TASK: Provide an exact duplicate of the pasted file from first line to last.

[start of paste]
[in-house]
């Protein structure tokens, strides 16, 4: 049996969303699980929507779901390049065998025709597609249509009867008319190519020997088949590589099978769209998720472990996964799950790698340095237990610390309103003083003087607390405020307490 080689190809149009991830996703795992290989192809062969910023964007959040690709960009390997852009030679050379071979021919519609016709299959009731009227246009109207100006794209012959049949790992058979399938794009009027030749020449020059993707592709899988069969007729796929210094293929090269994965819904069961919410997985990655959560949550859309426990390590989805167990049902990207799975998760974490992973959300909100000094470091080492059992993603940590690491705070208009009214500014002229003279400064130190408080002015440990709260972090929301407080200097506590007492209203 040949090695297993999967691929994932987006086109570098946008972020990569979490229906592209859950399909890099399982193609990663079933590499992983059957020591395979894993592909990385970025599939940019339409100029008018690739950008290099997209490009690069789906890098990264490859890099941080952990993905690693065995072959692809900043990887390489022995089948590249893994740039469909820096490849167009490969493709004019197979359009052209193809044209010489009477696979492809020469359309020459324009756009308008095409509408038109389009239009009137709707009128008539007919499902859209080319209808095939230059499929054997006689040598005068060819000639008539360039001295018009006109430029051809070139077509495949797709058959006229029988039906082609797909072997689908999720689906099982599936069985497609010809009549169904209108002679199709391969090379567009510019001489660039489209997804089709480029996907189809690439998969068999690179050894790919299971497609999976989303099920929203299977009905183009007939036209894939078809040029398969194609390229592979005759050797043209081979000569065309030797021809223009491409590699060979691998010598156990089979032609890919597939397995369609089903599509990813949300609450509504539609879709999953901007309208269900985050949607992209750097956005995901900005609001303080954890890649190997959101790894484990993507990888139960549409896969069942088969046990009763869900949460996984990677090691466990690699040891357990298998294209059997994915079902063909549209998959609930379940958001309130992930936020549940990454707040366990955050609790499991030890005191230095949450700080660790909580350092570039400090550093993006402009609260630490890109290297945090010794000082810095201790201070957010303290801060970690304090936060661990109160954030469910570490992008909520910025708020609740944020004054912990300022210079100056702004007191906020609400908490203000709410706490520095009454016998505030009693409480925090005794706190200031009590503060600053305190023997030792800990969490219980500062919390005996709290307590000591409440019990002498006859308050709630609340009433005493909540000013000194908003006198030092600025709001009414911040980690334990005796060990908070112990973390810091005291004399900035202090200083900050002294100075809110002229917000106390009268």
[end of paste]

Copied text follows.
[in-house]
């Protein structure tokens, strides 16, 4: 049996969303699980929507779901390049065998025709597609249509009867008319190519020997088949590589099978769209998720472990996964799950790698340095237990610390309103003083003087607390405020307490 080689190809149009991830996703795992290989192809062969910023964007959040690709960009390997852009030679050379071979021919519609016709299959009731009227246009109207100006794209012959049949790992058979399938794009009027030749020449020059993707592709899988069969007729796929210094293929090269994965819904069961919410997985990655959560949550859309426990390590989805167990049902990207799975998760974490992973959300909100000094470091080492059992993603940590690491705070208009009214500014002229003279400064130190408080002015440990709260972090929301407080200097506590007492209203 040949090695297993999967691929994932987006086109570098946008972020990569979490229906592209859950399909890099399982193609990663079933590499992983059957020591395979894993592909990385970025599939940019339409100029008018690739950008290099997209490009690069789906890098990264490859890099941080952990993905690693065995072959692809900043990887390489022995089948590249893994740039469909820096490849167009490969493709004019197979359009052209193809044209010489009477696979492809020469359309020459324009756009308008095409509408038109389009239009009137709707009128008539007919499902859209080319209808095939230059499929054997006689040598005068060819000639008539360039001295018009006109430029051809070139077509495949797709058959006229029988039906082609797909072997689908999720689906099982599936069985497609010809009549169904209108002679199709391969090379567009510019001489660039489209997804089709480029996907189809690439998969068999690179050894790919299971497609999976989303099920929203299977009905183009007939036209894939078809040029398969194609390229592979005759050797043209081979000569065309030797021809223009491409590699060979691998010598156990089979032609890919597939397995369609089903599509990813949300609450509504539609879709999953901007309208269900985050949607992209750097956005995901900005609001303080954890890649190997959101790894484990993507990888139960549409896969069942088969046990009763869900949460996984990677090691466990690699040891357990298998294209059997994915079902063909549209998959609930379940958001309130992930936020549940990454707040366990955050609790499991030890005191230095949450700080660790909580350092570039400090550093993006402009609260630490890109290297945090010794000082810095201790201070957010303290801060970690304090936060661990109160954030469910570490992008909520910025708020609740944020004054912990300022210079100056702004007191906020609400908490203000709410706490520095009454016998505030009693409480925090005794706190200031009590503060600053305190023997030792800990969490219980500062919390005996709290307590000591409440019990002498006859308050709630609340009433005493909540000013000194908003006198030092600025709001009414911040980690334990005796060990908070112990973390810091005291004399900035202090200083900050002294100075809110002229917000106390009268």